William Blake

Songs of Innocence and of Experience

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Songs of Innocence and of Experience Summary

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Songs of Innocence and of Experience is a two-volume illustrated book of poetry published in 1789 and 1794 by the English poet and painter William Blake. For Blake, innocence and experience are the “two contrary states of the soul,” and differ greatly from the prevailing Christian idea that children are born into “original sin” but can later achieve “salvation” through the Church. Childhood is not sin, Blake suggests, but a kind of protected innocence not unlike the Paradise of Milton’s Paradise Lost. However, unlike in Milton, it is not pride or folly that causes a person to lose the paradise of innocence. Rather, innocence is lost by experiencing the social, ethical, and political corruption of institutions like the Church, the government, and the ruling class. Through experience, Blake suggests, innocence is replaced by fear and inhibition. The two volumes are widely considered some of Blake’s best and most influential works, setting the stage for the Romantic Era in European art.

Songs of Innocence contains nineteen poems, including an introduction in which Blake casts himself as a shepherd, writing words to the happy songs he plays on his pipe for the benefit of a child he meets on a cloud. In “The Shepherd,” Blake continues to exalt this gentle vocation, which requires little of the shepherd except to listen to the “innocent call” and “gentle reply” of lambs and ewes.

“The Echoing Green” is more melancholy than some of the other Innocence poems, because it is told from the perspective of the elderly watching children play. The next poem, “The Lamb,” is one of Blake’s most famous poems. It is also one of his most explicitly religious. Here, Blake characterizes the Almighty God as a gentle and meek creature, as pleasant as His softest creations, specifically the lamb.

In “The Little Black Boy,” a child of African descent compares his skin to that of a white boy. While their souls are equally white, the black boy believes that his skin color is a result of over-exposure to one of the most obvious signs of God’s love: The sun. In “The Blossom,” the speaker takes joy in the sight of a flower while also realizing that nature, in a strictly material sense, is impersonal. There may, however, be a higher form of spiritual nature full of active benevolence.

In “The Chimney Sweeper,” the titular sweeper has a grim life but looks forward to the day that he is freed by an angel and delivered to a holy river that washes the soot from his body. A small boy is abandoned by his father, in “The Little Boy Lost” and “The Little Boy Found,” only to be delivered into the arms of his mother by God.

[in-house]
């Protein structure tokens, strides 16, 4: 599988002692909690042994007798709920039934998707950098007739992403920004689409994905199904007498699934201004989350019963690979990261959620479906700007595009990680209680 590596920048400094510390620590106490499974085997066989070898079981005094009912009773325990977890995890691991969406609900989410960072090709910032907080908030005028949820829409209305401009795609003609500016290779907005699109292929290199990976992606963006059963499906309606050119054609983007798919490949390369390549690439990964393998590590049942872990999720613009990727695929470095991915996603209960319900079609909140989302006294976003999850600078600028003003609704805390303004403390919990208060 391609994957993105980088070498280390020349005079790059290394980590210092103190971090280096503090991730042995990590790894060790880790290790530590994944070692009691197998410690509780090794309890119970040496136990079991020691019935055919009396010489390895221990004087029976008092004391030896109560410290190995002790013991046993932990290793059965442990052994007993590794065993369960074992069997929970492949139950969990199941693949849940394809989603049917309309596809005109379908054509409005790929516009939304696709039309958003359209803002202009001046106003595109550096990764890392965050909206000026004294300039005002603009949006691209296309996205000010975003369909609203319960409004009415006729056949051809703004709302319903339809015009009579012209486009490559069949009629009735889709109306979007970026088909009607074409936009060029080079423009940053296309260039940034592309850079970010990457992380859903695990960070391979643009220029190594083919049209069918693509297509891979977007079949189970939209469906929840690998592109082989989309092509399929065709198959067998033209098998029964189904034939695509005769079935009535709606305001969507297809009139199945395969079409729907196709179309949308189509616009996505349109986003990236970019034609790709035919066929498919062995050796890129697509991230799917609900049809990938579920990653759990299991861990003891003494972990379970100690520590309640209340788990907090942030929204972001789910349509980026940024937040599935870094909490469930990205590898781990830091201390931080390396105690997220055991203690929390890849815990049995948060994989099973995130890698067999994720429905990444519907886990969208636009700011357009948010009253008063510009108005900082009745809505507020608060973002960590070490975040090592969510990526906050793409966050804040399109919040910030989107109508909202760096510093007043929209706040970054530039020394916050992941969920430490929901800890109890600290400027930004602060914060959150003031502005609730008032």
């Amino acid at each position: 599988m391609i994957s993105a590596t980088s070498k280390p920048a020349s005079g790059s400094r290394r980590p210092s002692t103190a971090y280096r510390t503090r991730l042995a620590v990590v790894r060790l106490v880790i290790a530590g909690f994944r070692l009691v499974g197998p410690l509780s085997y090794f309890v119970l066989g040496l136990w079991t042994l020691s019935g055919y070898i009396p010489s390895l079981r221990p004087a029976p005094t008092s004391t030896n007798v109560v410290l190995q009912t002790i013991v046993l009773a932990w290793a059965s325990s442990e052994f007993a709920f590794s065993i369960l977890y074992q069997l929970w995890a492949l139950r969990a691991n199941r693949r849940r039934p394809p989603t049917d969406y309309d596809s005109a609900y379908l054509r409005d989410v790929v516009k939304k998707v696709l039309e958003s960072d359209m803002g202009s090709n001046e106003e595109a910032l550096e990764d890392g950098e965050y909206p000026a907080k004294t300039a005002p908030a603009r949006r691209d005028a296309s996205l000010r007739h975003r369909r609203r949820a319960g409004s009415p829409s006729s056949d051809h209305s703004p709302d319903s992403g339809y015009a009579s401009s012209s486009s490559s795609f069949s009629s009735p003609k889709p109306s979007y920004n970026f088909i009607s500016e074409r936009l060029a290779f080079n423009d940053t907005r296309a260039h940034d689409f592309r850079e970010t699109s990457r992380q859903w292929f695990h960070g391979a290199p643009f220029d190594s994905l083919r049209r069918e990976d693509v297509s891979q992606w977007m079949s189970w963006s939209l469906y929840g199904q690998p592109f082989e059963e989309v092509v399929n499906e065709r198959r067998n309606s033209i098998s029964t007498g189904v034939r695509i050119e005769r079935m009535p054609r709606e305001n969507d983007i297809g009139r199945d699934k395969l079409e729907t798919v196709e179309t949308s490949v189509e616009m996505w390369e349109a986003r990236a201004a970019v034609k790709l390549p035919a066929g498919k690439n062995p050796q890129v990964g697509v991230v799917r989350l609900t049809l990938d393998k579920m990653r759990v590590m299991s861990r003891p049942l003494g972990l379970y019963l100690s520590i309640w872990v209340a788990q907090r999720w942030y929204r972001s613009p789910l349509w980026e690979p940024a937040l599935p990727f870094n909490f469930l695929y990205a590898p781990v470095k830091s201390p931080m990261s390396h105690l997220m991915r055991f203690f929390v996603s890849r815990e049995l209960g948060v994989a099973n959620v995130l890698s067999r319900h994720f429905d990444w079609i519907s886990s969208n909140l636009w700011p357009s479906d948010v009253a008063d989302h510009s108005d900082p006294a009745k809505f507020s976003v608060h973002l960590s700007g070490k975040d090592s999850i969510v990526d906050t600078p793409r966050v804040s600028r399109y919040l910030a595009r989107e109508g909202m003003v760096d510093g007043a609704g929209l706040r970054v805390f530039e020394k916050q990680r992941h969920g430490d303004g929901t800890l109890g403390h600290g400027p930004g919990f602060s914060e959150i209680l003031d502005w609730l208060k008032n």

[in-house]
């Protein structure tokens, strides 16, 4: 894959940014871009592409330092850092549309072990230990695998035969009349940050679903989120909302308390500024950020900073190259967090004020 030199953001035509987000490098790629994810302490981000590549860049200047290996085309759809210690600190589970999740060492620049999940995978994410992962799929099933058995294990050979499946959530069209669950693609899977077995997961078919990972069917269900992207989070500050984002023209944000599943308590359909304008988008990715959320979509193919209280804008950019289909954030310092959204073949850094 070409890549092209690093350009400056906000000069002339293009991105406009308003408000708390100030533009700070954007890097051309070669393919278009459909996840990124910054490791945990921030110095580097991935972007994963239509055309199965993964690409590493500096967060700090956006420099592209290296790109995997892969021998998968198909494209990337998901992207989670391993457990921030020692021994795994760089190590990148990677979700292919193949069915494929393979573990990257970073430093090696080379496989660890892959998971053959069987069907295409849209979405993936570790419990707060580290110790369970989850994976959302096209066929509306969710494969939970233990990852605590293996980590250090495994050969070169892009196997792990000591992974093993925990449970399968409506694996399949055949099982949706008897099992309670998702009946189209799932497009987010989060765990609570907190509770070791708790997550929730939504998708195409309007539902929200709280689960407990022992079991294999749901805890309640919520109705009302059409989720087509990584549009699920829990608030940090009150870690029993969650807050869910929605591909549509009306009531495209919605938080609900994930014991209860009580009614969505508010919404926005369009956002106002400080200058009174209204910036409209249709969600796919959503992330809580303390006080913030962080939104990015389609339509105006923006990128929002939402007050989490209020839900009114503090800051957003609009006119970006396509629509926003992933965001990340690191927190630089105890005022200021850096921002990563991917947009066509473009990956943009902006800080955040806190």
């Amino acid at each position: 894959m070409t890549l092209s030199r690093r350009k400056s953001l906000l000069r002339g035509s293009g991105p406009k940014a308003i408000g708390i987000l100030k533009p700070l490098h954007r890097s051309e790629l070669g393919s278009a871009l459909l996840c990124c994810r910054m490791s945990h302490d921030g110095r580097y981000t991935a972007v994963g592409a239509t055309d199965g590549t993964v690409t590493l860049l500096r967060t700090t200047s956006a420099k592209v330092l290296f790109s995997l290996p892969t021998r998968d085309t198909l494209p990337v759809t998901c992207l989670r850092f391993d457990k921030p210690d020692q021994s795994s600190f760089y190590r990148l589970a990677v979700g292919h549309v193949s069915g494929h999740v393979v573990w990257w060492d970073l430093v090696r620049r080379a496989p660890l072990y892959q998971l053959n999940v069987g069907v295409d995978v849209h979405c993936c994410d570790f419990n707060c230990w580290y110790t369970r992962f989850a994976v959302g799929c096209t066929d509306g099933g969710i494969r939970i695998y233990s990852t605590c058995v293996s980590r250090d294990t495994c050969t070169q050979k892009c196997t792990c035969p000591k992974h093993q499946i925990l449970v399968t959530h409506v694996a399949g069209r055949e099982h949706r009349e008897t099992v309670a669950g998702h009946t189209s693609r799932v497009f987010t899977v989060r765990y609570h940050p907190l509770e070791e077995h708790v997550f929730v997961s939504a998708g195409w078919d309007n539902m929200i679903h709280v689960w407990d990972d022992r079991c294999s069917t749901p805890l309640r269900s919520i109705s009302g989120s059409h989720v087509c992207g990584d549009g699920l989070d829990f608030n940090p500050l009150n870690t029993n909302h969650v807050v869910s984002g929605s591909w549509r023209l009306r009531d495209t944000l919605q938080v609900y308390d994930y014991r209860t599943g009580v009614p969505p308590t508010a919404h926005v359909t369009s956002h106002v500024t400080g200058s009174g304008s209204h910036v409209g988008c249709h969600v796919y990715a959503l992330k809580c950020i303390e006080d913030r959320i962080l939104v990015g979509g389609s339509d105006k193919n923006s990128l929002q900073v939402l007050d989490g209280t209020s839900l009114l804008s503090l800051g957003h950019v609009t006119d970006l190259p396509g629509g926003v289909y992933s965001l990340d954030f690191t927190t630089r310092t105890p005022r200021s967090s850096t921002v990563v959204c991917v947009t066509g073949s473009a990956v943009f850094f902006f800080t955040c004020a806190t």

The speakers in “The Laughing Song” and “A Cradle Song,” find equal joy in the sounds of birds, ladies, and merriment as they do in the tender sound of a mother’s voice. In “The Divine Image,” the speaker echoes the characterization of God as a gentle lamb. However, in the following poem, “Holy Thursday,” the speaker describes the strangely militant manner in which poor children are marched into the Church to thank their worldly benefactors. Juxtaposed between these two poems is Blake’s devout belief in God and his skepticism toward the Church and its human emissaries.

Blake once again describes the difference between impersonal nature, in “Night,” wherein the predator attacks prey unthinkingly, and a higher form of nature wherein the lion and the lamb lay beside one another.

Following “Spring,” which combines imagery from many of the previous poems into one joyous celebration, is “Nurse’s Song,” in which a caretaker cannot suppress the playful spirit of her young charges. In “Infant Joy,” a mother asks her two-day-old baby what name it wishes to have. The infant replies “Joy” because that is all it knows.

The speaker dreams of a mother ant reunited with her children thanks to the presumably spiritual intervention of a glowworm and a beetle in “A Dream.”

The last Innocence poem, “On Another’s Sorrow,” is a sort of bridge to the Experience poems, depicting an otherwise joyous man who cannot help but feel the sorrow of others.

The speaker of the twenty-six poems found in the Experience volume is far different from the simple shepherd who narrates the Innocence poems. Here, Blake again adopts the persona of a singer, but this time it is an older, more experienced “Bard” intent on leading corrupted men out of the realm of the material and back into the realm of the spirit and the imagination.

Many of the Experience poems read as informal replies to various Innocence poems. For example, “The Tyger” is a direct response to “The Lamb” in which the speaker struggles to come to grips with the fact that the same God who created the gentle lamb also created the fearsome tiger. In the end, however, the speaker seems far more awestruck of the tiger “burning bright” than of the lamb. And even if the same God made both, the language suggests that while the lamb was merely “made,” the tiger was forged, dramatically, amid the terrible violence of hammers and hot metal.

Another striking juxtaposition comes from “Infant Sorrow,” the reply to the previous volume’s “Infant Joy.” Despite whatever joy the infant may feel in its mother’s arms, that joy is stripped away and replaced by sorrow the moment the baby is held by somebody else, like the father. In this poem, “experience” begins to eat away at “innocence” mere moments after birth.

Songs of Innocence and of Experience reflects the artistry of William Blake at the height of his powers, both as a poet and a painter.